Ms. MOORE: This is Liz. I think it was so shocking, it was so unbelievable that it could happen, for one thing, because of the way our public schools teach us. When I was in high school, I took ancient and medieval history, and we learned about Mesopotamia and the Fertile Crescent. And then our focus shifted almost exclusively to Europe, and I think one reason it was so impossible for us to comprehend why this had happened is because we can't remember more than five years into our past.

STAMBERG: And what about going home for the holidays? Now you've had four years of doing this. Do you find that you are very different as a result of this from high-school friends who went to colleges that are not in New York City?

Ms. VALKA: This is Julie. Two of my closest friends--one went to school in Ohio and one was in school in upstate New York, and I did feel very different from them when we had come back. I mean, I was sort of in the center. I was part of what the target was. We didn't have to see the events unfold on TV. We were all witnesses together, whereas my friends who went to school elsewhere saw it on TV, and there is that distance.

STAMBERG: Did any of you have a problem after this about feeling optimistic?

Ms. MOORE: This is Liz. I did. I felt sort of this overwhelming sense that I could never be safe again living in New York, which was disturbing because I had this great new sort of profound love for the city, and at the same time, all I had really known of Manhattan was Manhattan in chaos.

STAMBERG: After graduation, some of you will work, some of you will go on to graduate school. What about making your careers, and have those decisions, in any way, been shaped by what you've lived through?

Ms. VALKA: This is Julie. I actually think there is part of what we have lived through that sort of resonates within me. I would like to go into public health, and I think that seeing what happened in terms of September 11th, I would like to reach out to a greater population in terms of medicine, and so I guess I would say that September 11th or just events on such a large scale have shaped the way that I would like to sort of frame my life and my career.

Ms. ZENNER: This is Courtney. I would say that the events of September 11th definitely have an impact on that. This summer, I'll be leaving, a trip, a cultural education trip in Tibet, and part of that trip is Buddhist philosophy teaching, and I think that since September 11th, since witnessing the suffering and just the agony and chaos, I've felt a pretty deep need to either help others to kind of reduce suffering in their lives or to help people find a place of peace, and I think that whatever path my career takes, that will be my focus.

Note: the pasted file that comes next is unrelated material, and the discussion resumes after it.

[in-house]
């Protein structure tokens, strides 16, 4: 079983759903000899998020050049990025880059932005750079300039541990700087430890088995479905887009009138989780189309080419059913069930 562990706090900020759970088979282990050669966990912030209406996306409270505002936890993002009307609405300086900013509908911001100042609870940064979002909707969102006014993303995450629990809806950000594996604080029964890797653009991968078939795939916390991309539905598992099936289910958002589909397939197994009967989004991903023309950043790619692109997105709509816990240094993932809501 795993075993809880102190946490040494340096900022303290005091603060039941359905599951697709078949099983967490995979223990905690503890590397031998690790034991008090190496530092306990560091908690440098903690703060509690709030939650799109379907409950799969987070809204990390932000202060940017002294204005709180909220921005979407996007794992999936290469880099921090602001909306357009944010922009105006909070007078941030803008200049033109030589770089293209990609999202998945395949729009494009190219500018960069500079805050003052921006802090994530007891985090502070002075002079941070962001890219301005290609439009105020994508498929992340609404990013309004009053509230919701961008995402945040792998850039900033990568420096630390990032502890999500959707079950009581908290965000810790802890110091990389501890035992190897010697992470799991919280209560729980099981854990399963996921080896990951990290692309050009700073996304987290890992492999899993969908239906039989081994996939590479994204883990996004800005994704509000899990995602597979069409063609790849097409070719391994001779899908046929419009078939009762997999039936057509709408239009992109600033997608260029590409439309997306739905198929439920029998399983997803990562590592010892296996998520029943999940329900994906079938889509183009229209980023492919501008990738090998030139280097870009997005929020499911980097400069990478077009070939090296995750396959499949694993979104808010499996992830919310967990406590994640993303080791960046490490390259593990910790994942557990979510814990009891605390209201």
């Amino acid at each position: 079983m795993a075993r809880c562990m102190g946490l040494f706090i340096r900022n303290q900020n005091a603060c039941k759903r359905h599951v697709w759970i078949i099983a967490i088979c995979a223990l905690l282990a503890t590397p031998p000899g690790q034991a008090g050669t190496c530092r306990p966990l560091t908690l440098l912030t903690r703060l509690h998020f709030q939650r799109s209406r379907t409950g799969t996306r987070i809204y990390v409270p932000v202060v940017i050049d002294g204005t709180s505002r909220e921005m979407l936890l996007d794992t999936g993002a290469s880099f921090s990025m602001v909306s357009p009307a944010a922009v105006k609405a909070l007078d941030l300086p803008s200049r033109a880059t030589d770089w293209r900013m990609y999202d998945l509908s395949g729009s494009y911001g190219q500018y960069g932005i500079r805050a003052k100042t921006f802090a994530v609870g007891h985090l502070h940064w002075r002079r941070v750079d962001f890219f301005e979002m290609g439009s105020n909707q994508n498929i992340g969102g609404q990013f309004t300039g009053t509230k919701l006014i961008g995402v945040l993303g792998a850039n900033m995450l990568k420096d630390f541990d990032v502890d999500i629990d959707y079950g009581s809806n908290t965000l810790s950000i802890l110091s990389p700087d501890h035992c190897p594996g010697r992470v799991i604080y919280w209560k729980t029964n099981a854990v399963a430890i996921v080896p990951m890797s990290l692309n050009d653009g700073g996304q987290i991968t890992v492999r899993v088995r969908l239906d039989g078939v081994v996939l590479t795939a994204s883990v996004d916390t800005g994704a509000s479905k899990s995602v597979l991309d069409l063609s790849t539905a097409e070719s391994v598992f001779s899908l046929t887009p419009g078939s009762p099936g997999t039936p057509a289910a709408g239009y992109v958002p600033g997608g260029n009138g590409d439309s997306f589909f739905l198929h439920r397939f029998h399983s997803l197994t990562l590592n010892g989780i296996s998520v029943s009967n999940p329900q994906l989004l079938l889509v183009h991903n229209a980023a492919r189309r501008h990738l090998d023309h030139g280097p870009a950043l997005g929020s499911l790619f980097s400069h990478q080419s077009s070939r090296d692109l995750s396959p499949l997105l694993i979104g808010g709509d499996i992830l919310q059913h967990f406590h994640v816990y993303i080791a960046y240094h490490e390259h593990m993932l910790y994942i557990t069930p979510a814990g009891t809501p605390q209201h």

Ms. MOORE: This is Liz. I'm concentrating in creative writing, and I've written since I was very small, and I think after September 11th, I was working on a series of short stories that suddenly took a turn for the terribly tragic after September 11th, and I think that if my dream is to be a writer, I feel that my stories and my writing will always kind of be imbued with this sense of tragedy and of the immense capacity for human suffering. I guess that's a pretty grim outlook on the course of my writing. Hopefully, it will recover and I'll be able to write some little comic pieces or something, but for the time being, I'm sticking with pretty serious themes in my writing.

STAMBERG: Yes. Thank you, all, very much. Liz Moore, Julie Valka, Courtney Zenner, members of the Barnard College class of 2005, graduating today.

Congratulations to you all.

Ms. ZENNER: Thank you.

Ms. MOORE: Thank you.

STAMBERG: I'm Susan Stamberg, NPR News.

MONTAGNE: Tomorrow, we'll hear from members of the LaGuardia High School class of 2005. 9/11 was the very first full day of classes at their Manhattan school.

This is NPR News.